Doctoral Student

Carolyn Victoria Deller

Carolyn Deller is a Doctoral Candidate in the Accounting & Management unit at HBS.  Carolyn's research interests are in management accounting, with a particular focus on the mechanisms (incentives, allocation of decision rights, feedback, etc.) used to enhance the motivation and ability of employees to reach their full potential.      

Prior to beginning her studies at HBS, Carolyn worked at KPMG in Melbourne, Australia, where she completed her postgraduate studies in accounting, becoming a member of the Institute of Chartered Accountants in Australia.  Carolyn graduated from the University of Melbourne with a Bachelor of Commerce (Degree with Honors) and worked at the University of Melbourne as a tutor, teaching in both the undergraduate and graduate accounting programs.  

 

Carolyn Deller is a Doctoral Candidate in the Accounting & Management unit at HBS.  Carolyn's research interests are in management accounting, with a particular focus on the mechanisms (incentives, allocation of decision rights, feedback, etc.) used to enhance the motivation and ability of employees to reach their full potential.  

Prior to beginning her studies at HBS, Carolyn worked at KPMG in Melbourne, Australia, where she completed her postgraduate studies in accounting, becoming a member of the Institute of Chartered Accountants in Australia.  Carolyn graduated from the University of Melbourne with a Bachelor of Commerce (Degree with Honors) and worked at the University of Melbourne as a tutor, teaching in both the undergraduate and graduate accounting programs.  

Working Papers

  1. Who Should Select New Employees, the Head Office or the Unit Manager? Consequences of Centralizing Hiring at a Retail Chain

    Carolyn Deller and Tatiana Sandino

    This paper contributes to an emerging literature in management control that studies employee selection as a mechanism to align employees with corporate goals and values. Specifically, we examine whether centralized hiring (in this study, by the head office of a U.S. retail chain) or decentralized hiring (in this study, by the store managers), leads to lower employee turnover. On one hand, a centralized model of hiring can allow a company to ensure enough resources and efforts are invested into consistently selecting job candidates fitting the company's values. On the other hand, centralization can neglect the potential informational advantage a unit manager may have to determine the candidates' fit with the unit team and local environment where s/he will work. We examine three major factors that may affect these tradeoffs: 1) the need to align new hires to company values, 2) the complexity of operations (which we claim reduces the time the unit manager has to select new employees), and 3) the informational advantage a unit manager has in selecting a candidate relative to the head office (based on the unit's location, the relevance of the unit managers' knowledge of local customers, and the unit manager's knowledge of his/her team). We conduct difference-in-differences analyses to examine the effects of centralized hiring on employee turnover. The overall effect of centralized hiring on employee turnover is insignificant. However, consistent with the notion that centralized hiring would improve the alignment of employees with the company, we find that in more distant stores or stores operating in non-mainstream markets, centralized hiring is associated with greater retention of employees, especially employees highly aligned with the company's goals/values. On the other hand, we find that centralization is less beneficial for stores serving customers that are highly sensitive to service quality.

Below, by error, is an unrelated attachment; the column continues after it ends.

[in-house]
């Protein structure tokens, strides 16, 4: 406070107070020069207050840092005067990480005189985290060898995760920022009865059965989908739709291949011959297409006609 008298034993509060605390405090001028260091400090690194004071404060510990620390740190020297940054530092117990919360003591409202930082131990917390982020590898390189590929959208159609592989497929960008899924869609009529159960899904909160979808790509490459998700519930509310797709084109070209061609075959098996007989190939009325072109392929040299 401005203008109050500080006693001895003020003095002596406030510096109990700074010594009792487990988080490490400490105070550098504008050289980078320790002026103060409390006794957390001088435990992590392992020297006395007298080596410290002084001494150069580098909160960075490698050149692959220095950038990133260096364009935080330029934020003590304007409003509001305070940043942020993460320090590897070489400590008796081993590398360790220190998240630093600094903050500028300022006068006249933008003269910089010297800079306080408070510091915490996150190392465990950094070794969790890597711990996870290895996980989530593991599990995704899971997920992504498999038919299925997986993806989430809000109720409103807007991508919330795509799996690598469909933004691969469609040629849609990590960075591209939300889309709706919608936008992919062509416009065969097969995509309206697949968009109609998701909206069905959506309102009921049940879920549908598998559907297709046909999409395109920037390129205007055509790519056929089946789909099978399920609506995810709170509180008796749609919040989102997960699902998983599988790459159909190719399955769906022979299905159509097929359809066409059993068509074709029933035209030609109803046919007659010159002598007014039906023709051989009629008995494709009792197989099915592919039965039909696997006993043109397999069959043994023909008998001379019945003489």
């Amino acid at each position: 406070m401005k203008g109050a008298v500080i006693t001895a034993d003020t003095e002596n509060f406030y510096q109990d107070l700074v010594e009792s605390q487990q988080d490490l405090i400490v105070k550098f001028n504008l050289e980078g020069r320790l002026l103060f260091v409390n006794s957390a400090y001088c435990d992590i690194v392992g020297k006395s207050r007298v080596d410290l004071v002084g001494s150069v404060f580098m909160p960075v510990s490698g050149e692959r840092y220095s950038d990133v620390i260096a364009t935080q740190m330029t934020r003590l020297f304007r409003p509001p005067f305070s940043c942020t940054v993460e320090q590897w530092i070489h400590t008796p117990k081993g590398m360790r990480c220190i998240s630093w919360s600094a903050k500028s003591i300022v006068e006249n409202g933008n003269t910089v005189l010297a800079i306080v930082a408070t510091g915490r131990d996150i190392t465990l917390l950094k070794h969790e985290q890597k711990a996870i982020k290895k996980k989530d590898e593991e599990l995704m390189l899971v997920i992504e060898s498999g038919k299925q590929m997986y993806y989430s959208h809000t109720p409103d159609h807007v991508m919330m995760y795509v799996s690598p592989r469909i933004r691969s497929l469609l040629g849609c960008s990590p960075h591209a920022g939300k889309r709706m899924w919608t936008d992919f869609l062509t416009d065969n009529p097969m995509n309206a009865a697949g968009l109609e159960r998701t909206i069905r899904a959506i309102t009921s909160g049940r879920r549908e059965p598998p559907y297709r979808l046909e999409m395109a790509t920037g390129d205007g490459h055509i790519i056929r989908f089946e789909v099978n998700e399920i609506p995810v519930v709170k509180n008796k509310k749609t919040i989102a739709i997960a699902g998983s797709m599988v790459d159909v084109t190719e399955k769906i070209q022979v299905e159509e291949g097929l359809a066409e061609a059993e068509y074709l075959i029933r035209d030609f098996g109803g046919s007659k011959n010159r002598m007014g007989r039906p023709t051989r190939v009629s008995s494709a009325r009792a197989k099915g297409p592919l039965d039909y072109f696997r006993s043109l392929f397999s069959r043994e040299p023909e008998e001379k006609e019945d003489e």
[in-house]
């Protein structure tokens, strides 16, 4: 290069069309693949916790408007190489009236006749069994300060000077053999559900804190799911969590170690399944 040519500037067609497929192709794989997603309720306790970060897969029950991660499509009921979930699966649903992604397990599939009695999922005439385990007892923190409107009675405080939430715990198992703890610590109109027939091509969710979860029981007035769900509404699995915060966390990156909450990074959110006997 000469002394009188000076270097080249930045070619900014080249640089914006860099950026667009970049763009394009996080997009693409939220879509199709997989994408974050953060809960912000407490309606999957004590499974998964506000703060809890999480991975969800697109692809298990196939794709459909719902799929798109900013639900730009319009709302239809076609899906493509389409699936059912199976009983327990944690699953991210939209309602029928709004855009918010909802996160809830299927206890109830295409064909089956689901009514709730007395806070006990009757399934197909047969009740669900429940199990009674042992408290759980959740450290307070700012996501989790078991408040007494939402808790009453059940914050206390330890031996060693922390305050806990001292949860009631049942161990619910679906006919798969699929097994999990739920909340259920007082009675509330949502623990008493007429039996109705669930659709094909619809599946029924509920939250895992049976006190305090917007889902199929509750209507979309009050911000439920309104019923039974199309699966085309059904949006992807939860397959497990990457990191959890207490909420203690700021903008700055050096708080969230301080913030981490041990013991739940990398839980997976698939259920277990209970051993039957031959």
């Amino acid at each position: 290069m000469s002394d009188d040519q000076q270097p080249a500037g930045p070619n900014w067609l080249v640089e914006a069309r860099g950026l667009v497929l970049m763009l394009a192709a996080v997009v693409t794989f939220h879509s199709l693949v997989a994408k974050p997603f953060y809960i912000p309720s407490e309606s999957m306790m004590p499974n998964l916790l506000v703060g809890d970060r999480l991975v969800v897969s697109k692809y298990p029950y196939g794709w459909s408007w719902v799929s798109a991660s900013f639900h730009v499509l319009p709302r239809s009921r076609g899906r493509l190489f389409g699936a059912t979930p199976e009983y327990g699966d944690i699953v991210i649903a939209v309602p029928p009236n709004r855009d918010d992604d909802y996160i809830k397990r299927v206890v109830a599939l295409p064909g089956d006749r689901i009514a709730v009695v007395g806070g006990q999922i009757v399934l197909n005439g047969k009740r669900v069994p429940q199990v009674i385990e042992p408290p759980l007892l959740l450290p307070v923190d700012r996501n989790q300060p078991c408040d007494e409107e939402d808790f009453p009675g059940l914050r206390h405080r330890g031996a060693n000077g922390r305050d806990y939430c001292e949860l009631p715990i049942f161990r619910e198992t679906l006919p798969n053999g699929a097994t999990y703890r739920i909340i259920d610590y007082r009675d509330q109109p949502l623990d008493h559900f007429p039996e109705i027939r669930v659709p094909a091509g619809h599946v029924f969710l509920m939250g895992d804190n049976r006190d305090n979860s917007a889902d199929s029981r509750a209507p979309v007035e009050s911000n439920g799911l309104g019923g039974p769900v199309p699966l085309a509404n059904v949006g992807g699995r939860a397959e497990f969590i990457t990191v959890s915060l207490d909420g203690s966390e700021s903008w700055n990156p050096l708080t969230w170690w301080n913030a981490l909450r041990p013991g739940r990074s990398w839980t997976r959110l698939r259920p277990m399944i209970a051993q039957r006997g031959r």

Keywords: Hiring of employees; decision rights; centralization; managers information advantage; core values; goal alignment; Accounting; Customers; Decision Making; Economics; Geography; Human Resources; Labor; Management; Organizations; Situation or Environment; Retail Industry;

    Citation:

    Deller, Carolyn, and Tatiana Sandino. "Who Should Select New Employees, the Head Office or the Unit Manager? Consequences of Centralizing Hiring at a Retail Chain." Harvard Business School Working Paper, No. 16-088, February 2016. View Details
  2. Do Incentive Plans for Exemplary Employees Lead to Productive or Counterproductive Outcomes?

    Carolyn Deller and Tatiana Sandino

    Using data from a retail chain, this paper studies the effects of a preferential plan providing incentives only to exemplary employees. Such plans incorporate elements of tournaments (through the selection of employees chosen largely on the basis of past performance but incorporating some managerial discretion) and linear incentives to align employees with company goals and values. We find that, on average, the implementation of the preferential incentive plan was associated with improvements in sales. Also, we find that this plan was associated with greater improvements in sales and gross profits as well as reductions in the incidence of bad audits in stores where employees were initially less likely to be aligned with company goals. However, the plan was associated with lower sales and gross profits and higher incidence of bad audits, absenteeism, and turnover in some situations where employees could have perceived the plan to be unattainable or unfair. Our study sheds light on the impact of preferential incentive plans and the conditions under which these plans are more or less effective.

    Keywords: Employee compensation; incentive plans; Incomplete Contracts; company values; tournaments; subjectivity; equity theory; perceived unfairness; social identity; retail chains; Retail Industry; Asia;

    Citation:

    Deller, Carolyn, and Tatiana Sandino. "Do Incentive Plans for Exemplary Employees Lead to Productive or Counterproductive Outcomes?" Harvard Business School Working Paper, No. 16-087, February 2016. View Details